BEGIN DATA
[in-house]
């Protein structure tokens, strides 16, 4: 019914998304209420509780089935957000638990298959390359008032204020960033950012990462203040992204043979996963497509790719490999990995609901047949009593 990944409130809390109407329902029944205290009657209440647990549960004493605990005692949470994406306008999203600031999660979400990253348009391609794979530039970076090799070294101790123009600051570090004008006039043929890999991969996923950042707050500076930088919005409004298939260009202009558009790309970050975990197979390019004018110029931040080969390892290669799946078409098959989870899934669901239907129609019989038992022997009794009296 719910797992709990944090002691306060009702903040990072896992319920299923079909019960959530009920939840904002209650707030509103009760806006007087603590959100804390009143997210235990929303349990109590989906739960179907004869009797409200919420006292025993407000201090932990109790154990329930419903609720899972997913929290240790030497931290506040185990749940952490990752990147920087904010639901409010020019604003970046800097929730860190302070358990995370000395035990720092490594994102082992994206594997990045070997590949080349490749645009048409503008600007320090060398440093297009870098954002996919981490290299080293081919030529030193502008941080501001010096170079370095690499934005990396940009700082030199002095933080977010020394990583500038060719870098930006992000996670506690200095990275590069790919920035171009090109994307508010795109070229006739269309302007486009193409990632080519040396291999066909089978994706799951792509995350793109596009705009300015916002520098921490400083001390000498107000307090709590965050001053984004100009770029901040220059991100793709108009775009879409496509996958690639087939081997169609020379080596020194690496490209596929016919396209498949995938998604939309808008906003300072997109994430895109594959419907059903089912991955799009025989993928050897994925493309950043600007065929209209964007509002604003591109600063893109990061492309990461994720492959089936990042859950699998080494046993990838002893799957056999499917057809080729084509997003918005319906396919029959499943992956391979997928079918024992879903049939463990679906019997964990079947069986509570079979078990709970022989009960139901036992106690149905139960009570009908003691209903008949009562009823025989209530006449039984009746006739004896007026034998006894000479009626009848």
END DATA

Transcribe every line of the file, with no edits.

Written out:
[in-house]
């Protein structure tokens, strides 16, 4: 019914998304209420509780089935957000638990298959390359008032204020960033950012990462203040992204043979996963497509790719490999990995609901047949009593 990944409130809390109407329902029944205290009657209440647990549960004493605990005692949470994406306008999203600031999660979400990253348009391609794979530039970076090799070294101790123009600051570090004008006039043929890999991969996923950042707050500076930088919005409004298939260009202009558009790309970050975990197979390019004018110029931040080969390892290669799946078409098959989870899934669901239907129609019989038992022997009794009296 719910797992709990944090002691306060009702903040990072896992319920299923079909019960959530009920939840904002209650707030509103009760806006007087603590959100804390009143997210235990929303349990109590989906739960179907004869009797409200919420006292025993407000201090932990109790154990329930419903609720899972997913929290240790030497931290506040185990749940952490990752990147920087904010639901409010020019604003970046800097929730860190302070358990995370000395035990720092490594994102082992994206594997990045070997590949080349490749645009048409503008600007320090060398440093297009870098954002996919981490290299080293081919030529030193502008941080501001010096170079370095690499934005990396940009700082030199002095933080977010020394990583500038060719870098930006992000996670506690200095990275590069790919920035171009090109994307508010795109070229006739269309302007486009193409990632080519040396291999066909089978994706799951792509995350793109596009705009300015916002520098921490400083001390000498107000307090709590965050001053984004100009770029901040220059991100793709108009775009879409496509996958690639087939081997169609020379080596020194690496490209596929016919396209498949995938998604939309808008906003300072997109994430895109594959419907059903089912991955799009025989993928050897994925493309950043600007065929209209964007509002604003591109600063893109990061492309990461994720492959089936990042859950699998080494046993990838002893799957056999499917057809080729084509997003918005319906396919029959499943992956391979997928079918024992879903049939463990679906019997964990079947069986509570079979078990709970022989009960139901036992106690149905139960009570009908003691209903008949009562009823025989209530006449039984009746006739004896007026034998006894000479009626009848």